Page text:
3 Stars

★★★ Review of Maud Dromgoole’s ‘Acorn’ at The Courtyard

acorn-c-hannah-ellis-14Acorn is a modern reworking of two Greek myths, and tells the stories of Persephone and Eurydice without the distraction of their male counterparts. It isn’t an Angry-Young-Woman play, railing against the patriarchy; it’s a clever use of an ancient tale that provides an amusing insight into the lives of modern women.

While no prior knowledge of Greek myths is needed to be able to access the stories on stage, it is much more enjoyable if you know that Eurydice was bitten by a serpent and was very nearly rescued by Orpheus from Underworld. Equally, it helps to know that Persephone is forced to stay in the Underworld because she was tricked into eating some pomegranate seeds.

Now, whilst there is some overlap of Persephone and Eurydice in the Greek Myths, what is interesting about Maud Dromgoole’s script is the way she weaves the lives of these two characters together in a modern context. Persephone [Deli Segal] is a stoic doctor working on a palliative ward, providing end-of-life care in an NHS hospital. Segal’s deadpan delivery of Persephone’s attitude to patient care and her failed attempts at cultivating a bedside manner draws lots of laughs from the audience.

acorn-c-hannah-ellis-7Eurydice’s destiny is a consultation with Dr Persephone. Part nymph, part Disney princess, Eurydice is primed for marriage from childhood, but her wedding day ends in tragedy when she is bitten by a snake. It takes time for her character to build to the complexity of Persephone’s, and at times the duo’s joint monologues are a little one-sided, with the audience’s attention on the doctor rather than the patient. This is not a result of Lucy Pickles’ performance, who has the audience is stitches during Eurydice’s hair-removal scene, rather it’s a case of waiting for the various mythic elements to develop so that the plot can reach its pinnacle.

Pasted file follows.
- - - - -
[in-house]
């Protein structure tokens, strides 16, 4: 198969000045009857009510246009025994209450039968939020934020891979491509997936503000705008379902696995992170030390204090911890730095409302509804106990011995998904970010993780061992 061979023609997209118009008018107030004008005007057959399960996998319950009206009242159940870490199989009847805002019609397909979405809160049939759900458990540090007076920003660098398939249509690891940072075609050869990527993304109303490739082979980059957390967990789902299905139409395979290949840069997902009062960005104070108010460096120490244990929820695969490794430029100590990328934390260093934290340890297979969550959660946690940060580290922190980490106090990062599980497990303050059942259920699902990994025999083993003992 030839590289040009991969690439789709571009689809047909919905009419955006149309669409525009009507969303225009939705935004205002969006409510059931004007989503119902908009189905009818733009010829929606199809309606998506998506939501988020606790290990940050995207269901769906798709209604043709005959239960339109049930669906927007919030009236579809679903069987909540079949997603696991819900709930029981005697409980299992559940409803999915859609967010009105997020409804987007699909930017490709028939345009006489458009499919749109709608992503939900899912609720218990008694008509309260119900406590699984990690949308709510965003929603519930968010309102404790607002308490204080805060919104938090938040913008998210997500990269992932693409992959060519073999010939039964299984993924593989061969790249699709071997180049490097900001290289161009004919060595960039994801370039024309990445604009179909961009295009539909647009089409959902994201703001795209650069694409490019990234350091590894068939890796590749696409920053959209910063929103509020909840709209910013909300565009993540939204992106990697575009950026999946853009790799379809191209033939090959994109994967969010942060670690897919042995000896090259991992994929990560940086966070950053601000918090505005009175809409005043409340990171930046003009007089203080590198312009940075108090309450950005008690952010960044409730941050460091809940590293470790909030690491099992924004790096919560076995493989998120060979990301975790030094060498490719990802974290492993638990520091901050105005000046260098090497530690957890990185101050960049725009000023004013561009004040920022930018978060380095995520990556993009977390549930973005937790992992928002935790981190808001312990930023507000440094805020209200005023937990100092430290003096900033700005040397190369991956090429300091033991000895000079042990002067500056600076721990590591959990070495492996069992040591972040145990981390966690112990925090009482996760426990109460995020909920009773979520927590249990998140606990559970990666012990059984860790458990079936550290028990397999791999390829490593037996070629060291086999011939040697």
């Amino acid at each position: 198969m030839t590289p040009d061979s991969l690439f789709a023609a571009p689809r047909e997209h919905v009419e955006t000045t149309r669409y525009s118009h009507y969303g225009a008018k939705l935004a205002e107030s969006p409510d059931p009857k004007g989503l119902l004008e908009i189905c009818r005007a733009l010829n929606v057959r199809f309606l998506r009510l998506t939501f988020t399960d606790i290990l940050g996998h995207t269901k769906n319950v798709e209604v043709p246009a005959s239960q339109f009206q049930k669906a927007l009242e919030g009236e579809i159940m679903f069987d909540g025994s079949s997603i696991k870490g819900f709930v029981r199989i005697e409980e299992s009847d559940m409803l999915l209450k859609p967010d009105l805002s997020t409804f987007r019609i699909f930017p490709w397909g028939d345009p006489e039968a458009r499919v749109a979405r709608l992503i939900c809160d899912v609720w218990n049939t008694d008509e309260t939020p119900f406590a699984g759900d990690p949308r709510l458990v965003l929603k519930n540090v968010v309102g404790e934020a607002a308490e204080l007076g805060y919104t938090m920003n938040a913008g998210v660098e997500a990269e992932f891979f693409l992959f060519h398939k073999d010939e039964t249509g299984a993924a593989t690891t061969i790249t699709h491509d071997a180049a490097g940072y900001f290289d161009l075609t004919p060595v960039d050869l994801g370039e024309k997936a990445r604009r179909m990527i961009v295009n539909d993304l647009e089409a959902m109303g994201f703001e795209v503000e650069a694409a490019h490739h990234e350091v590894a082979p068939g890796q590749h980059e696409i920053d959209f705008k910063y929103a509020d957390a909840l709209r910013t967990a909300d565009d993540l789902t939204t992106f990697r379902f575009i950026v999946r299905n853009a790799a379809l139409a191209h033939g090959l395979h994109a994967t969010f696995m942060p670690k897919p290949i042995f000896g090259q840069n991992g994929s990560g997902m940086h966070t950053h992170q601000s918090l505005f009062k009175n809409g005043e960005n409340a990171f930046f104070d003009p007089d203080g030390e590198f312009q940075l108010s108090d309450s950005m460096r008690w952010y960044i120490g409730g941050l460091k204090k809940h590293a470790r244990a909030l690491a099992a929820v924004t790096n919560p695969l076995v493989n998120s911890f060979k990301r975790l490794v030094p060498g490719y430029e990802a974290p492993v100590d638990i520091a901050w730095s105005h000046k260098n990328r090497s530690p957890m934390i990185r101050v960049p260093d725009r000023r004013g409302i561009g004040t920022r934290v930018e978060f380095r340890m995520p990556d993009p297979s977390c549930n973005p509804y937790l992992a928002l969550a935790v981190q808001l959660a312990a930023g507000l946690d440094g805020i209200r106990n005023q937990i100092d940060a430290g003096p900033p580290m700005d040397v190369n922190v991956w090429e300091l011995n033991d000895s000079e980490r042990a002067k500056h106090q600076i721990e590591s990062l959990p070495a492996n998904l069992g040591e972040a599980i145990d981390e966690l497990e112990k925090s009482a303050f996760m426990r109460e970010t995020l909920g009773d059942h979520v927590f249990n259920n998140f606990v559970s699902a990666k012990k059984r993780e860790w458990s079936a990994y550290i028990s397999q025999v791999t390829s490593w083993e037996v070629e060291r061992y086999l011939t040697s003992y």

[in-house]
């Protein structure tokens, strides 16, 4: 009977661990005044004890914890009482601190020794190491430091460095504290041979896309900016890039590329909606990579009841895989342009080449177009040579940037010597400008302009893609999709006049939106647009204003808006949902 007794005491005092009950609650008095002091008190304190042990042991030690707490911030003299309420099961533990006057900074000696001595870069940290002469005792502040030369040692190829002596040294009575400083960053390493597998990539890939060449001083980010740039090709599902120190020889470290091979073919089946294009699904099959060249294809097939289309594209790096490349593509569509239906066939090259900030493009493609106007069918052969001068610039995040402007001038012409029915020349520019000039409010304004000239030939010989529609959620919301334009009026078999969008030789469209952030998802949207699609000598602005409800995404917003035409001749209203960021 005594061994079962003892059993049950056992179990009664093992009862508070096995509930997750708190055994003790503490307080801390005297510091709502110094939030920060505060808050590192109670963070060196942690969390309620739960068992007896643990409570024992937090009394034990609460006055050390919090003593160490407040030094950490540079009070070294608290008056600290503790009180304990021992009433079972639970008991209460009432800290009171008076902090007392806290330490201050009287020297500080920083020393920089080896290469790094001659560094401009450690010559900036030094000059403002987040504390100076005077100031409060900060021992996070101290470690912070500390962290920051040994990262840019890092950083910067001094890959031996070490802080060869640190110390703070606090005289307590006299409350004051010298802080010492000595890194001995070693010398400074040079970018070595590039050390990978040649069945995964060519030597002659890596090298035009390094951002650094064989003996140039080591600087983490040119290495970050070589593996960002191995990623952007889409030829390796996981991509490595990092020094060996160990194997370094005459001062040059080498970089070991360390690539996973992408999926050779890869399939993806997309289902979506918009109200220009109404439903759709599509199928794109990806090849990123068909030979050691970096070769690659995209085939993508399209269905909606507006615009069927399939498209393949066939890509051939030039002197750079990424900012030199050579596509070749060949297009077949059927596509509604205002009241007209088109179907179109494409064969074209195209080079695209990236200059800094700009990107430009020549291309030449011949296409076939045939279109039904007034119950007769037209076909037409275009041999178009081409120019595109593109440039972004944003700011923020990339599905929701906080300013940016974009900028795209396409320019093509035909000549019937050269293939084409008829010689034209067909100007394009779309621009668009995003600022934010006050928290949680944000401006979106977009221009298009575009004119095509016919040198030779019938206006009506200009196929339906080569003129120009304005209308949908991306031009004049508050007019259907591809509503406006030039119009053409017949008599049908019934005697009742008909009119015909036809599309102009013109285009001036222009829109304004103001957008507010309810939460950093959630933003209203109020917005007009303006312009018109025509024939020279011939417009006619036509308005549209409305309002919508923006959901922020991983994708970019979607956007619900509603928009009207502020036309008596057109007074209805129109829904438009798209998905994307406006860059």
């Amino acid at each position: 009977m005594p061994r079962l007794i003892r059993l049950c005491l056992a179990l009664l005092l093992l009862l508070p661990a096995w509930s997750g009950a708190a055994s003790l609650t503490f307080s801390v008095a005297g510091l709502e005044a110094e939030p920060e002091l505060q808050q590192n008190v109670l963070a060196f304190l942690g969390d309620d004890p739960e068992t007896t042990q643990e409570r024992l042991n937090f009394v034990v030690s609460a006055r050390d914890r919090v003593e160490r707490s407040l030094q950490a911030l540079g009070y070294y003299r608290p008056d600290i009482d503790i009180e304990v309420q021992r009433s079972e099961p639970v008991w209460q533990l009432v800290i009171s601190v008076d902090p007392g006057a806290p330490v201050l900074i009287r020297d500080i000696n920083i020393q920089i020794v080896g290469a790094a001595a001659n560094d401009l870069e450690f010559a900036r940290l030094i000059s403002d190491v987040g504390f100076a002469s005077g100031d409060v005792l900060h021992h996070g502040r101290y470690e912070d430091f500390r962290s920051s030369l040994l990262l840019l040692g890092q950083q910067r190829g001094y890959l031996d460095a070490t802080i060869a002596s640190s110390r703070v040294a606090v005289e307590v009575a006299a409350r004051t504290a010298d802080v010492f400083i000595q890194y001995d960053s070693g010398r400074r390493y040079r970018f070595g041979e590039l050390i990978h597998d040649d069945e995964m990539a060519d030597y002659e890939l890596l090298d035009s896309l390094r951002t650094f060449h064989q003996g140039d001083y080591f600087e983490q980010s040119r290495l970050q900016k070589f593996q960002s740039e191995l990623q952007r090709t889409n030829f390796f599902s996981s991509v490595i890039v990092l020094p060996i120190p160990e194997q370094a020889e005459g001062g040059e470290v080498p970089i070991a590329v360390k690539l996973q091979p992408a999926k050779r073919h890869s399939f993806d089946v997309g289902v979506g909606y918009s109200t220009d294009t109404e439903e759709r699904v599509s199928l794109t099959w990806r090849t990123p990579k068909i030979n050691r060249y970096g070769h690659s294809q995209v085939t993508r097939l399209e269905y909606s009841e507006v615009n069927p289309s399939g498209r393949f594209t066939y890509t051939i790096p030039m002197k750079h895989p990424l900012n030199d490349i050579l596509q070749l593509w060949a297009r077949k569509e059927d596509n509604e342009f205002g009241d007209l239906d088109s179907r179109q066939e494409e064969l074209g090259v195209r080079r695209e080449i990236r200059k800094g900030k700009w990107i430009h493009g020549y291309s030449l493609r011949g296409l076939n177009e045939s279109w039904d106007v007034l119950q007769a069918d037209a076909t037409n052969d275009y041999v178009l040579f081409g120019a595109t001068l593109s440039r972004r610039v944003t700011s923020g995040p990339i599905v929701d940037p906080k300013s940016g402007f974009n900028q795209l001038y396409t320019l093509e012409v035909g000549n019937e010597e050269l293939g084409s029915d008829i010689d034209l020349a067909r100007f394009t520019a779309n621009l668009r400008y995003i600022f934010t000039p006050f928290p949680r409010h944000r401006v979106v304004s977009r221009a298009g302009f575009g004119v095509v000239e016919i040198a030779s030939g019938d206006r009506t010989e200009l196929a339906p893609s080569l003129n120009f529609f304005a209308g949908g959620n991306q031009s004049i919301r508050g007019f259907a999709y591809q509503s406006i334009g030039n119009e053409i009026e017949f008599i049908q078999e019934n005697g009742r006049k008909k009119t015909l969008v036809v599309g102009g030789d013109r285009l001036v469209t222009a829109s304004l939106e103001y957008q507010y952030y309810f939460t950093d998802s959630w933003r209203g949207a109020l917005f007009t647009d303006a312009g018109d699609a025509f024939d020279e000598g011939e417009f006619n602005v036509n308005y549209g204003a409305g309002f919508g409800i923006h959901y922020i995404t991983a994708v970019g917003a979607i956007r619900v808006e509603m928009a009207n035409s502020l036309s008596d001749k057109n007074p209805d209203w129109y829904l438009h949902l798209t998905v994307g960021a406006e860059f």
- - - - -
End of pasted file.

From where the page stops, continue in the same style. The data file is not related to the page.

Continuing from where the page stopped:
At 60 minutes it’s a neat little play, and works really well in the upstairs space of The Courtyard. The video projections which are used to punctuate the scenes also provide a visual emphasis of the themes in Dromgoole’s scrip; creating a mash-up of various movie dance scenes that remind us of Persephone dancing herself to death. The voice-overs from the characters of Sam and Dave seem a little extraneous, and it didn’t help that these audio interludes were used as fillers between scenes so their content washed over the audience rather than having a proper impact.

These quibbles aside, Acorn is a witty play with confident direction from Tatty Hennessy. Think of this as cerebral piece of fringe theatre; holds your attention throughout and gives you plenty to discuss over a post-show drink.

Acorn plays at The Courtyard until October 29th.

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